Keywords: Contemporaneous; inter-temporal relationship; exchange rate; interest rate differential; financial crisis
    JEL: E43 O57 C22 F31
    Date: 2011–12
  6. By: Virginia Di Nino (Bank of Italy); Barry Eichengreen (University of California, Berkeley); Massimo Sbracia (Bank of Italy)
    Abstract: What is the relationship between real exchange rate misalignments and economic growth? And what effect, if any, did undervaluations or overvaluations of the lira/euro have on Italy's growth? We address these questions by presenting, first, three main facts: (i) there is a positive relationship between undervaluation and growth; (ii) this relationship is strong for developing countries and weak for advanced countries; (iii) these results tend to hold for both the pre- and the post-World War II period. Building a simple analytical model, we explore channels through which undervaluation may exert a positive effect on real GDP. We assume that productivity is higher in the tradeable-goods than in the non-tradeable-goods sector, and examine the roles of market structure, scale economies and wage flexibility in channelling resources from the latter to the former sector, increasing exports and real GDP. We then turn to Italy and verify empirically that, as the theory suggests, undervaluation has positively affected its exports. Undervaluation has been helpful, in particular, to increase the exports of high-productivity sectors, such as most manufacturing industries. Finally, we describe the misalignments of the lira/euro since 1861, analyze their determinants and draw the implications for Italy's economic growth.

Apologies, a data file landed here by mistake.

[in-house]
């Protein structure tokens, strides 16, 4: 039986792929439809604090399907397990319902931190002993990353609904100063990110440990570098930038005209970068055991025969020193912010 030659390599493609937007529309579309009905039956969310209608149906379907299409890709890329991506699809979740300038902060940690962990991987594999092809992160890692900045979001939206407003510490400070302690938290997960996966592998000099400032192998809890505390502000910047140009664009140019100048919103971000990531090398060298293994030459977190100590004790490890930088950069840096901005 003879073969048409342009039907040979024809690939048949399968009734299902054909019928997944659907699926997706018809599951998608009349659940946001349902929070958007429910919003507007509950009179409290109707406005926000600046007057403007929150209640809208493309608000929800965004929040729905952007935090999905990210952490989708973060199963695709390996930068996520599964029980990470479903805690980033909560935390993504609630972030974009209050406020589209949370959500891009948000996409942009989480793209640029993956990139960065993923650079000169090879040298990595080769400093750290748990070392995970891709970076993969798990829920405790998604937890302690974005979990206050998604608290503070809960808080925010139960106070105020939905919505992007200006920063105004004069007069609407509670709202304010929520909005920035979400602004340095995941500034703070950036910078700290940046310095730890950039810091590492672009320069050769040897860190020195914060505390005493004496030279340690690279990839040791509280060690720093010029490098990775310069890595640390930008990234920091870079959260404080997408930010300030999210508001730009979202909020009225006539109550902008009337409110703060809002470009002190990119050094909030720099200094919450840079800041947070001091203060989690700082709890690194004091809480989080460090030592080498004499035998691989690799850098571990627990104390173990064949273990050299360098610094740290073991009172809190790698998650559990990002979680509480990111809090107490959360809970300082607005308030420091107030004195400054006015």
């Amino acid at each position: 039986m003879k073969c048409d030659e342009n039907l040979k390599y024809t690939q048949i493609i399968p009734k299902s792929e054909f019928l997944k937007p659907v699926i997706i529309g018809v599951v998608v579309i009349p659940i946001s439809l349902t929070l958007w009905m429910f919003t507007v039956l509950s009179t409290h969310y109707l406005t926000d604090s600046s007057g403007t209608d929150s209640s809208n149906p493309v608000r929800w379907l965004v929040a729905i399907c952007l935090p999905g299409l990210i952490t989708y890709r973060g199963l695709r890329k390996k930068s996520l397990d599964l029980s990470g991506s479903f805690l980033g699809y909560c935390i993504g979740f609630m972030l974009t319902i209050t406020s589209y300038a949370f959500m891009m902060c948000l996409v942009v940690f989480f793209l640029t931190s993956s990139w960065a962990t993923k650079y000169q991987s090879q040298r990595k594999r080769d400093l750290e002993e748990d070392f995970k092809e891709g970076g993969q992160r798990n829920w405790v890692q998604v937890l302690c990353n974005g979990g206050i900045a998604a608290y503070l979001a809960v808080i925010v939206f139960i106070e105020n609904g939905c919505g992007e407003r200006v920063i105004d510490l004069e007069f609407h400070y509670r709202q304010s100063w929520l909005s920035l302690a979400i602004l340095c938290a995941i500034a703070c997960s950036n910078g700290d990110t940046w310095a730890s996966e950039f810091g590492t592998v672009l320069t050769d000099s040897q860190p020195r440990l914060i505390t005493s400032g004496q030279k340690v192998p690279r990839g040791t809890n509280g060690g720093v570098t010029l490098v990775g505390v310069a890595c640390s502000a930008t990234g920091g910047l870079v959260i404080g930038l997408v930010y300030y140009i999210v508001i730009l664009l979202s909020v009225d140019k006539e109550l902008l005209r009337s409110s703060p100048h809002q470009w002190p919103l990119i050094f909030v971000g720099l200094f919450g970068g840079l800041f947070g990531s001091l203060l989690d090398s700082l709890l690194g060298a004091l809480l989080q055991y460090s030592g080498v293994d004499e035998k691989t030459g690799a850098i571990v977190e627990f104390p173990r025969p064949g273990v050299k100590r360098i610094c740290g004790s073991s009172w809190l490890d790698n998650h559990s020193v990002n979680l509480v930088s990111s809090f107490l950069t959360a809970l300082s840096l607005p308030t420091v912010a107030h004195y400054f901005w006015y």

Keywords: Currency misalignments, Competitiveness, Italy, Export, Growth
    JEL: F30 F10 O10 N00
    Date: 2011–10
  7. By: Arezki, Rabah; Lederman, Daniel; Zhao, Hongyan
    Abstract: This paper studies the volatility of commodity prices on the basis of a large dataset of monthly prices observed in international trade data from the United States over the period 2002 to 2011. The conventional wisdom in academia and policy circles is that primary commodity prices are more volatile than those of manufactured products, although most of the existing evidence does not actually attempt to measure the volatility of prices of individual goods or commodities. The literature tends to focus on trends in the evolution and volatility of ratios of price indexes composed of multiple commodities and products. This approach can be misleading. Indeed, the evidence presented in this paper suggests that on average prices of individual primary commodities are less volatile than those of individual manufactured goods. However, the challenges of managing terms of trade volatility in developing countries with concentrated export baskets remain.
    Keywords: Markets and Market Access,Emerging Markets,Commodities,E-Business,Access to Markets
    Date: 2011–12–01